Updated on 27.03.2015


Paper is present wherever quality of life counts – be it used for information, education, personal hygiene or wellbeing. For this reason, paper consumption by inhabitant per year is a key indicator of a country’s socioeconomic development.

Fibria works to ensure that the growing global demand for paper can be met sustainably. Its customers comprise major manufacturers and distributors of products in key consumer markets, which include countries with large populations like China.

In this context, the company seeks to contribute to a sustainable society, providing economic efficiency and social and environmental responsibility to the preferred raw material used for the manufacture of paper today – eucalyptus pulp.

The table below shows how Fibria’s business can benefit from its commitment to the future.

Long-term commitment

Goal: optimize the use of natural resources

Target: reduce by one-third the amount of land required for the production of pulp

  • How: increasing productivity from 10 tonnes of pulp per hectare per year, in 2011, to 15 tonnes of pulp per hectare per year in 2025, through:
    • traditional genetic improvement
    • improvement in forest management
    • increase in industrial productivity
  • Benefits:
    • lower concentration of land
    • greater availability of land for other purposes
    • increased competitiveness and greater return shareholders

Goal: contribute to the mitigation of the greenhouse effect

Target: double the carbon absorption from the atmosphere

  • How: increasing net capture from 5.5 million tCO2eq, in 2011, to 11.1 million tCO2eq, in 2025, through:
    • increase in forest areas (eucalyptus plantations and native reserves)
    • restoration with native species of degraded pasture areas
  • Benefits:
    • reducing atmospheric concentrations of greenhouse effect gases

Note: net annual capture is defined by the difference between the total capture by planted and native forests and the direct and indirect carbon emissions from forestry, industrial and logistics operations throughout the cycle of production of pulp, from the nursery to the customer.

Goal: protect biodiversity

Target: promote environmental restoration in 40 thousand hectares of own land, between 2012 and 2025

  • How:
    • plantation of native species
    • stimulate the natural regeneration of native species
  • Benefits:
    • enrichment of fauna and flora, including endangered species, in the Atlantic Rainforest and the Cerrado biomes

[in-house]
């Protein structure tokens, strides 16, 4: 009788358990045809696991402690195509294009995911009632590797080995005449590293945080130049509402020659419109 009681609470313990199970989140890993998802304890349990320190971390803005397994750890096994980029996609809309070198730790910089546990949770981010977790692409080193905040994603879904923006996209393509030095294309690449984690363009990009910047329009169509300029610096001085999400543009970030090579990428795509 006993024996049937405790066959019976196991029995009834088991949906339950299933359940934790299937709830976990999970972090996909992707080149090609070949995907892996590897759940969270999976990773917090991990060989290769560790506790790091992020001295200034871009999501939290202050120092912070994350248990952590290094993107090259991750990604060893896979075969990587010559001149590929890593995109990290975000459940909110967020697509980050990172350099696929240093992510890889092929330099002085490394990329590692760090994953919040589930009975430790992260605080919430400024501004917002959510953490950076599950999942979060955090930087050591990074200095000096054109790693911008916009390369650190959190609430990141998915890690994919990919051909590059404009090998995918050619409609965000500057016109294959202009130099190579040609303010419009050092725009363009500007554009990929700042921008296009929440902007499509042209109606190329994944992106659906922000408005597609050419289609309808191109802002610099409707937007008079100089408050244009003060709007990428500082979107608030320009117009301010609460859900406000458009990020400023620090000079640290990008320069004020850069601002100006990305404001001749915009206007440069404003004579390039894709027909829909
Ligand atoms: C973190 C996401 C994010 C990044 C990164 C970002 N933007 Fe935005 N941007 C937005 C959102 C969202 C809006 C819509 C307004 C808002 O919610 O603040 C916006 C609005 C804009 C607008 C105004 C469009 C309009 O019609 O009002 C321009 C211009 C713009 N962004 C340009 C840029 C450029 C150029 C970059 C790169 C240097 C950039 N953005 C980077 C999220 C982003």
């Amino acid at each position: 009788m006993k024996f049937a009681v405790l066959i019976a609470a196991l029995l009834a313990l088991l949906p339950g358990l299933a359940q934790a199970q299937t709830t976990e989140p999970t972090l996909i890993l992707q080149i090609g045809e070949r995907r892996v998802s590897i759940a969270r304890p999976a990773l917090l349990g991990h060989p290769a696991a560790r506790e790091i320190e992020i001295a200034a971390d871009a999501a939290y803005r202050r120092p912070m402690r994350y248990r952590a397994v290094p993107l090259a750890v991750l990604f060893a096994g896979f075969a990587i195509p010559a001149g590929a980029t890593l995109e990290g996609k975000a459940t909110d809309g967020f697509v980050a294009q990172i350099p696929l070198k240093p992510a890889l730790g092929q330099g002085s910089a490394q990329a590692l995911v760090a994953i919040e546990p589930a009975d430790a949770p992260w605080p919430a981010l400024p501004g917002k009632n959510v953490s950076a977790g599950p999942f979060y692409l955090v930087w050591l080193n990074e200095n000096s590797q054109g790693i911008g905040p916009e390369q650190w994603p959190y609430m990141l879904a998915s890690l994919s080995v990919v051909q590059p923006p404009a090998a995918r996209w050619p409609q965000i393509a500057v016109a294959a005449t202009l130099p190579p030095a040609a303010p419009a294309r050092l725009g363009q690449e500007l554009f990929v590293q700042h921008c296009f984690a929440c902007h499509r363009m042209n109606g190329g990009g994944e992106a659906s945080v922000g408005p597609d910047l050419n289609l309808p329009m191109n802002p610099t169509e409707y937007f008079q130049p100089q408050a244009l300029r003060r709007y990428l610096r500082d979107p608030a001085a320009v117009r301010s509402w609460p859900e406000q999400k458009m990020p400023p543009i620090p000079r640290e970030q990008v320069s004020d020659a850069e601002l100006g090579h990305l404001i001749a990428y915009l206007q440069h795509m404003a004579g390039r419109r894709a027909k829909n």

• expansion of environmental services – carbon capture and water availability and quality, among others – areas whose original features have been altered due to human activity

Note: target does not consider Fibria’s support in restoration projects in third party land, developed in partnerships with other organizations.

Goal: increase ecoefficiency

Target: reduce by 91% the amount of solid waste at landfills

  • How: decrease from 60 kg per tonne of pulp in 2011 to 5 kg per tonne of pulp in 2025:
    • reduction in the generation of waste by the mills
    • reuse of waste in the soil
  • Benefits:
    • reduction of the impacts and risks caused by industrial landfills
    • increase in ecoefficiency of the company’s production processes
    • reduction in costs for the disposal of waste and substitution of supplies

Goal: strengthen the interaction between business and society

Target: reach 80% of approval in neighboring communities

  • How: elevating the approval rate in neighboring communities from 50%, in 2011, to 80%, in 2025, through:
    • improvement in the quality of relationship with the communities
    • support for local development projects
    • inclusion of the community in the company’s value chain
  • Benefits:
    • harmonious coexistence with the neighboring communities
    • enabling environment for local development

Note: approval rate measured through research.

Goal: strengthen the interaction between business and society

Target: help the community make self-sustaining 70% of income generation projects supported by Fibria

  • How: increasing self-sustaining projects from 5% in 2011 to 70% in 2025, through:
    • expansion of the Rural Territory Development Program (PDRT)
    • promotion of technical and management training, through partnerships and support of consultants
    • attraction of other partners
  • Benefits:
    • social inclusion of communities, reducing their socioeconomic vulnerability
    • protagonism of the community in its development
    • increased managerial and technical skills of community members
    • autonomy of the communities in relation to the private and public sectors
    • stimulation of the construction of social capital
    • reduction of conflicts and maintenance of good relations with neighboring communities